As Idaho's aggressive programs made competition more difficult for other production areas, their frustration became apparent, and the Washington Potato Commission, early in 1975, began advertising that "Idaho potatoes grow better in Washington," a clear infringement of the "Idaho® potatoes" registered certification mark.

When the content of the Washington ads was brought to the attention of the Idaho Potato Commission by its advertising counsel, the body voted to take whatever legal steps were necessary to stop the practice. Cease and desist letters from the Commission's legal counsel failed to stop the practice, so at their March meeting the IPC voted to instigate a lawsuit naming the members of the Washington Potato Commission and Pacific National Advertising Agency as defendants, asking for damages and a court order to stop the illegal practice.

Washington's attorneys argued that Idaho had abandoned the trademark, and that they were within their rights to use Idaho® potatoes as a generic term. The legal process went slowly forward for more than a year and was finally resolved with a decision from the United States Court, District of Idaho.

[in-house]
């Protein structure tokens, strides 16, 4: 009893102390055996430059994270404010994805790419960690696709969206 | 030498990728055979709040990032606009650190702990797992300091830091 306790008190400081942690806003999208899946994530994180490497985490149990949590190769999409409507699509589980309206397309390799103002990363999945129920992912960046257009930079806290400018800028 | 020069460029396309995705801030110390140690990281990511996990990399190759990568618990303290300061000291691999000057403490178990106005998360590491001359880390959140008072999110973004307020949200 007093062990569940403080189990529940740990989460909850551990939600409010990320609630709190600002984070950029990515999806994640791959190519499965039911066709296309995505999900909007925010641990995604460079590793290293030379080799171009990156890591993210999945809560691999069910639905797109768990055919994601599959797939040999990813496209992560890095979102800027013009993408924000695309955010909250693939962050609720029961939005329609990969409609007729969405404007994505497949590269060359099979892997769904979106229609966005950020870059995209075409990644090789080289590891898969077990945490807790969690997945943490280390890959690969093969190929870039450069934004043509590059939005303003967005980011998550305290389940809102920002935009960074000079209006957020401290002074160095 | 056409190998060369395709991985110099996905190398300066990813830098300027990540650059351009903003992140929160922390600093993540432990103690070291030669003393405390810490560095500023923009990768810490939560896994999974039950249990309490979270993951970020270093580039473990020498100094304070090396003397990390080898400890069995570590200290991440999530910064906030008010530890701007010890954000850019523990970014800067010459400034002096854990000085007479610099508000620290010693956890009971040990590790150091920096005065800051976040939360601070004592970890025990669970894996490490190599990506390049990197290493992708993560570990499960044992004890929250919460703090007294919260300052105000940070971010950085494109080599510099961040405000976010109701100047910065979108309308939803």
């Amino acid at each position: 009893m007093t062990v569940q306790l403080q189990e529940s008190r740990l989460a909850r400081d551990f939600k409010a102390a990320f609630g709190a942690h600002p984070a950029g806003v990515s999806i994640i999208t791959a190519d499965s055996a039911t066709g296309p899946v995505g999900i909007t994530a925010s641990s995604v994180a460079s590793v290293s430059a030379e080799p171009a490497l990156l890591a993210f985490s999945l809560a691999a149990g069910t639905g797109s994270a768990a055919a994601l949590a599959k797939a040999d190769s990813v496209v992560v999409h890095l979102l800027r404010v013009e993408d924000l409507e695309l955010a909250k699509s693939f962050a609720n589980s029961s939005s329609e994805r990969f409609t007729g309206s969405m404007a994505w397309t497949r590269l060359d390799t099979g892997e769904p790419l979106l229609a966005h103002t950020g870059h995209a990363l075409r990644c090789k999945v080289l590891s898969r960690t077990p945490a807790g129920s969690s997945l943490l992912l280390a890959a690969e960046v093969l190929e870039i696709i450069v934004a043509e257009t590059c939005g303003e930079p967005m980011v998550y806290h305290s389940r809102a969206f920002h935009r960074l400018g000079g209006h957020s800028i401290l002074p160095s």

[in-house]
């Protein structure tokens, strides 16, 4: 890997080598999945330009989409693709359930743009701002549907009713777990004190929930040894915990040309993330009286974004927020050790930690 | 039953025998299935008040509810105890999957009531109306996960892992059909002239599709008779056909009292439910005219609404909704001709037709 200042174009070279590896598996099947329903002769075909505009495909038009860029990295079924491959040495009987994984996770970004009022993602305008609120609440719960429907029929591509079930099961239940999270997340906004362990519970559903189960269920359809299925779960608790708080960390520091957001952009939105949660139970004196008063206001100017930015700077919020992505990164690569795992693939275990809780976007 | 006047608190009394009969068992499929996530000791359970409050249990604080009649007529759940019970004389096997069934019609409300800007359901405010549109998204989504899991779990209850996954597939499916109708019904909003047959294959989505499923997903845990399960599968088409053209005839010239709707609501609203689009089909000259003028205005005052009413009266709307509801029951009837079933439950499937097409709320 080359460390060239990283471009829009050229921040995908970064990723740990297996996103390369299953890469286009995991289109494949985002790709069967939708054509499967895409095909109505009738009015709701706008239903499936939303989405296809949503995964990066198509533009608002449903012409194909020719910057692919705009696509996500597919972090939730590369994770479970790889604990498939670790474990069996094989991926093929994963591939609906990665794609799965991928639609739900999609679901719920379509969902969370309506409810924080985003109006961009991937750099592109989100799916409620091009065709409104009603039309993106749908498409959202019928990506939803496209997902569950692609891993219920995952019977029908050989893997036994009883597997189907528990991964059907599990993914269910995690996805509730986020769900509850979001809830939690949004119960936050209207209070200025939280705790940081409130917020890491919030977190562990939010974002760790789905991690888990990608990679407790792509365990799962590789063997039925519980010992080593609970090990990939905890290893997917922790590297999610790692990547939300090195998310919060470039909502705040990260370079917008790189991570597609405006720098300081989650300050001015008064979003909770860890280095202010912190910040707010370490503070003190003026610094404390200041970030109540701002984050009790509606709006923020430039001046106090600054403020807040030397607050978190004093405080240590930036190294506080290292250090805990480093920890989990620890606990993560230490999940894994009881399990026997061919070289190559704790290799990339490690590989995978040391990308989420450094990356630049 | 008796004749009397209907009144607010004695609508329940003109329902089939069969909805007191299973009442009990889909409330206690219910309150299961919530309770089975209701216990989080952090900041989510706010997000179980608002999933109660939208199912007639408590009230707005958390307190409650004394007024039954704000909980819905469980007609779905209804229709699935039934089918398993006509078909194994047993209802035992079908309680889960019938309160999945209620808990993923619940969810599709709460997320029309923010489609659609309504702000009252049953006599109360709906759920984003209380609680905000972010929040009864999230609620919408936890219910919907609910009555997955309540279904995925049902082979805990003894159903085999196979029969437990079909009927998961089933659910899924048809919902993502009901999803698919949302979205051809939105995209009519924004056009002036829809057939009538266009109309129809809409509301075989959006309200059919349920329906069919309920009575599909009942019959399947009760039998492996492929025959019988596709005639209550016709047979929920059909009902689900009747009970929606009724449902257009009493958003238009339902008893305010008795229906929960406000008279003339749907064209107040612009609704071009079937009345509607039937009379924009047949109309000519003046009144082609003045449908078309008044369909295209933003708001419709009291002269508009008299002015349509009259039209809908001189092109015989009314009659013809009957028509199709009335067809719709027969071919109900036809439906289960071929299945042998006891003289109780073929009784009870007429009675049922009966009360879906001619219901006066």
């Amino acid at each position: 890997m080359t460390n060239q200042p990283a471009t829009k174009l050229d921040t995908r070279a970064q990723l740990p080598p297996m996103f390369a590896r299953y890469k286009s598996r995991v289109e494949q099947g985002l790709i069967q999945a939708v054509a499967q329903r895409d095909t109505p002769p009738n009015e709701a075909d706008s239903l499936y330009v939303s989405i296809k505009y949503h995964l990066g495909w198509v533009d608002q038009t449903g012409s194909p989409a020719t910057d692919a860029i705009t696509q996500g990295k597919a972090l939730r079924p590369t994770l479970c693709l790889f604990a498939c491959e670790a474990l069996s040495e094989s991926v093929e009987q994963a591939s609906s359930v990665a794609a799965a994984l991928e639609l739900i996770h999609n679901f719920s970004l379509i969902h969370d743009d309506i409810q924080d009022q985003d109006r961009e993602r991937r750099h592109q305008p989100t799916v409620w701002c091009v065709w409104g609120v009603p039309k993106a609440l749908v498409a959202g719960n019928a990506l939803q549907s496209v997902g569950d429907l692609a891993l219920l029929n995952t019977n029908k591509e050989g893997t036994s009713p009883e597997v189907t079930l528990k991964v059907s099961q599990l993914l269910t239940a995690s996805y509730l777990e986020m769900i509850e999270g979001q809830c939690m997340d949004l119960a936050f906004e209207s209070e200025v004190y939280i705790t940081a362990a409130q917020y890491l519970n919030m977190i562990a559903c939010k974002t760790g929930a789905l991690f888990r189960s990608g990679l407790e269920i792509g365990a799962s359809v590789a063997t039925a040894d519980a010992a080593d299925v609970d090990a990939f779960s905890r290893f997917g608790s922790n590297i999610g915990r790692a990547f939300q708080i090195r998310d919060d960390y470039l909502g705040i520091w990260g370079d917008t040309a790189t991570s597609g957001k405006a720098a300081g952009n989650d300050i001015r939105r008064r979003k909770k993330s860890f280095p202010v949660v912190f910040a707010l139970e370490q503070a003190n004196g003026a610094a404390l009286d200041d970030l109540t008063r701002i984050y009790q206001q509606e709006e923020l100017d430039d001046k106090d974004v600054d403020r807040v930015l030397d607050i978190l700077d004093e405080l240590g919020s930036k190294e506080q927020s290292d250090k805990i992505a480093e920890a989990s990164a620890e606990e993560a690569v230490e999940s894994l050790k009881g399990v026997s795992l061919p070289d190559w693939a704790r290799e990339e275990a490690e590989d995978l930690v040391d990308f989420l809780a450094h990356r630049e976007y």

The judge awarded no monetary damages, but the Washington Commissioners were required to sign a stipulation that the Idaho certification mark was valid, and they were "enjoined and restricted from advertising, promoting, or holding out to the public potatoes not grown in Idaho as Idaho® potatoes."

There is no doubt that had Idaho ignored the illegal Washington campaign or if the court had not decided in Idaho's favor, the Idaho name and trademark would have been up for grabs by anyone who wanted to misrepresent a product. The lawsuit attracted national attention and is, in retrospect, one of the most important legal actions that the IPC ever undertook on behalf of the industry.

This case, unfortunately, was not the last misuse of the Idaho trademark, but it did establish with the IPC the necessity to investigate every violation and pursue the instigators, with court action when necessary, to protect the mark.

Page 65 of 108  « Previous  Next »